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WordPress Tips: 15 WordPress Mistakes to Avoid at all Costs

December 26, 2017

Only you can make your WordPress site as powerful or weak as you want. Obviously, we all want to build the most formidable of websites, but unfortunately, this won’t happen by chance – you have to make conscious choices and then go to work. While this is the approach every WordPress user should assume, we all end up making mistakes because, firstly, we are always in a hurry and secondly, we are generally careless as a species. To err is human remember?

If you’re new to WordPress, today’s post will show you how to avoid fifteen (15) WordPress mistakes. If you slapped together your WordPress site in a rush and made these among other mistakes, this post will show you how to fix your problems and get you back on the right path.

Grab a pencil and some paper, we’re going to set up your site right in three, two, one…

1. Forgetting/Ignoring Website Backups

Have you checked out this WordPress security post? In that post, we outlined at length the measures you must take to fortify the security of your WordPress website. I would like to echo one point in that post – backing up your WordPress site.

Developing your website without regular backups is like jumping from a plane without a chute. Only Captain America does that, and if you can’t rewind time like Curtis in Misfits, please get into the habit of backing up your WordPress site or you just might lose everything.

Perhaps you forget to backup your website. Perhaps it’s tiring and you don’t have a thing for mundane tasks. Or you probably don’t have the time.  Well, you don’t have to backup your WordPress manually. You can use WordPress backup plugins or commercial services that backup your site automatically on regular basis. I would like to recommend:

Top Backup Services

  • WPEngine – Top of the class Managed WordPress Hosting provider. They provide built-in backup features.
  • VaultPress – WordPress Backup and Security. They provide automated backups with easy restores.
  • Check with your web hosting provider. Some web hosts provide regular backups.

WordPress Backup Plugins

2. Ignoring WordPress Updates

Updating WordPress

You will be surprised by the huge number of WordPress users who run their ‘beloved’ websites on outdated versions of WordPress.

The worst part is the majority of said users believe updating to the newest version of WordPress will break their websites. So they cling on to old plugins and themes just because the developers were not bother enough to upgrade. Out here, WordPress is receiving new and exciting features all the time and getting tougher in terms of security.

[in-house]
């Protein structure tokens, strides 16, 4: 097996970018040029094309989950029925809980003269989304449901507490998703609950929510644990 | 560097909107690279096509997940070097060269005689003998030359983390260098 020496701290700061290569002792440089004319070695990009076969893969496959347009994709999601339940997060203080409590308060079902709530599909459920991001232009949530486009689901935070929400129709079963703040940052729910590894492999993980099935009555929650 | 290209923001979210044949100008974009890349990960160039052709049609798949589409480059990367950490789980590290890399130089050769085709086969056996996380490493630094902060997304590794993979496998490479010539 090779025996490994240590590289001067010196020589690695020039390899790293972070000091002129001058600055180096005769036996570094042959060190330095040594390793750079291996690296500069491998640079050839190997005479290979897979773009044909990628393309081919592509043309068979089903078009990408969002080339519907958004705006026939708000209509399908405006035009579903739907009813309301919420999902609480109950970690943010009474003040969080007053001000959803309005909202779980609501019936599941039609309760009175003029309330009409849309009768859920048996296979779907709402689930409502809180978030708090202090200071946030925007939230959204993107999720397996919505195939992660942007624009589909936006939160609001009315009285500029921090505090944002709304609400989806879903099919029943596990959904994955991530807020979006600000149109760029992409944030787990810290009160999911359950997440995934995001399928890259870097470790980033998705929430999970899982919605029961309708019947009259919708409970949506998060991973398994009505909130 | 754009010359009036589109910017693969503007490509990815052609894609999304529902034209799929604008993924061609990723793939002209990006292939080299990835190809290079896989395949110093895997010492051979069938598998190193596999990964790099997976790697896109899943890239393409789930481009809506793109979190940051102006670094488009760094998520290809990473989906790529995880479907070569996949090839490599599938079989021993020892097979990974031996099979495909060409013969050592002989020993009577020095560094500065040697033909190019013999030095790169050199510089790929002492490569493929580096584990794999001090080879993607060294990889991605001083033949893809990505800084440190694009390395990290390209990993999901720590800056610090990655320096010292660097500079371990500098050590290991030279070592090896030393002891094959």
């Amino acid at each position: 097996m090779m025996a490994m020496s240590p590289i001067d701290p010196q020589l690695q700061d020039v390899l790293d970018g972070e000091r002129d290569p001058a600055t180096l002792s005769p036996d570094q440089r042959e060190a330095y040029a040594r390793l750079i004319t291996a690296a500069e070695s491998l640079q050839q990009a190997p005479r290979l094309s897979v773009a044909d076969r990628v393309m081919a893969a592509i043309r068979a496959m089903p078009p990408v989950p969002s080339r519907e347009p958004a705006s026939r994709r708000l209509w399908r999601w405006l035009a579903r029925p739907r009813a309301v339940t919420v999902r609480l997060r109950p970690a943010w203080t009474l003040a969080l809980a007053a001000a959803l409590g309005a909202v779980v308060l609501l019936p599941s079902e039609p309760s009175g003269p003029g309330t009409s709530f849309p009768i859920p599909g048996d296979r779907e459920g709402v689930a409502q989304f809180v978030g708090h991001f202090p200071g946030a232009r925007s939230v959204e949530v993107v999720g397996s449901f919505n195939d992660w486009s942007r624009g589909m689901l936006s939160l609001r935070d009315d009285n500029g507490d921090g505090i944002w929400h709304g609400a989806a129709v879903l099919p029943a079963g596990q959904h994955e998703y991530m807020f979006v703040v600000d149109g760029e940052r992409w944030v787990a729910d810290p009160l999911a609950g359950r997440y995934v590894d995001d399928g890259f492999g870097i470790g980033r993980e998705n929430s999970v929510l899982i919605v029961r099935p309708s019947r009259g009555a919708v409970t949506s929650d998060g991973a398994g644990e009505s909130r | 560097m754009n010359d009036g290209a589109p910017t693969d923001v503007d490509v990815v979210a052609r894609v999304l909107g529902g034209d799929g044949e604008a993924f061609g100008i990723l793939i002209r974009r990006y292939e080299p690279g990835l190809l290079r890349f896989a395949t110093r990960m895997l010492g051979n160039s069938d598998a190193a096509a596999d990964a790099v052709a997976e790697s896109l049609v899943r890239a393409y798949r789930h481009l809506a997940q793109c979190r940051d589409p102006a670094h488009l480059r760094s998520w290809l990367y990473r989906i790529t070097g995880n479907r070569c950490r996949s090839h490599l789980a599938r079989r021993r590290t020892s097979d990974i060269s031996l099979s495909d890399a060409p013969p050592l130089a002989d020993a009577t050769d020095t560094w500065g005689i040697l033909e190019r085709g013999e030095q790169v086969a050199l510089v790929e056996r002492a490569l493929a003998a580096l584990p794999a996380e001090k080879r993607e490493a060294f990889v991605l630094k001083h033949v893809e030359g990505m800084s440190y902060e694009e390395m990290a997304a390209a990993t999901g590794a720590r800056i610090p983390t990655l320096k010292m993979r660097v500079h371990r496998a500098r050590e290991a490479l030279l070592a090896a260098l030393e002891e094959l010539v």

If upgrades weren’t necessary, we would not have the WordPress we know and love today. Outdated features and security vulnerabilities go hand in hand, and if you’re not running your website on WordPress 3.9.1 or higher, you’re begging to be hacked.

Don’t ignore the upgrade notifications and if a theme or plugin breaks after the upgrade, there are better alternatives. If you can’t get a suitable alternative, build one or hire a developer and stop being petty.

3. Using “Admin” As Your Username

Let me see your hand if ‘admin’ is your username? You probably have a weak password and hackers can’t wait to break into your website (if they haven’t already).

“Stop bashing me, WordPress creates the ‘admin’ username by default. It is not my mistake!” Well, you can change it! You can change it when installing WordPress. Leave it as is if you really hate your website. Never ever use ‘admin’ as your username. Then remember to create difficult to crack passwords.

4. Downloading “Free” WordPress Themes From Wherever

Fire up your favorite search engine right now and look up “free WordPress themes.” I will save you the trouble; you will get a mother load of “free” WordPress themes packaged and ready for download.

The only problem is most of these free-for-all themes aren’t really free. Most of them are laden with malicious code and links that benefit you not. The success of your WordPress blog depends on many factors one being the quality of your theme. If you choose the wrong (or defective) WordPress theme, you can as well kiss goodbye to online success. If you’re looking for professional premium WordPress themes, go with a reputable company such as:

On a tight budget? We have you covered. You can get awesome and free WordPress themes at:

Stay clear of free WordPress themes from just anywhere on the web – make sure you only download themes from reputable sources. They will drag you down. Say no to free low-quality themes.

5. Forgetting To Install A Caching Plugin

Caching WordPress Plugin

If you’re greenhorn as far as WordPress (and web development) is concerned, you probably don’t know what caching is. If you know what caching is but aren’t bothered to install a caching plugin, you are wasting a lot of seconds in page load time.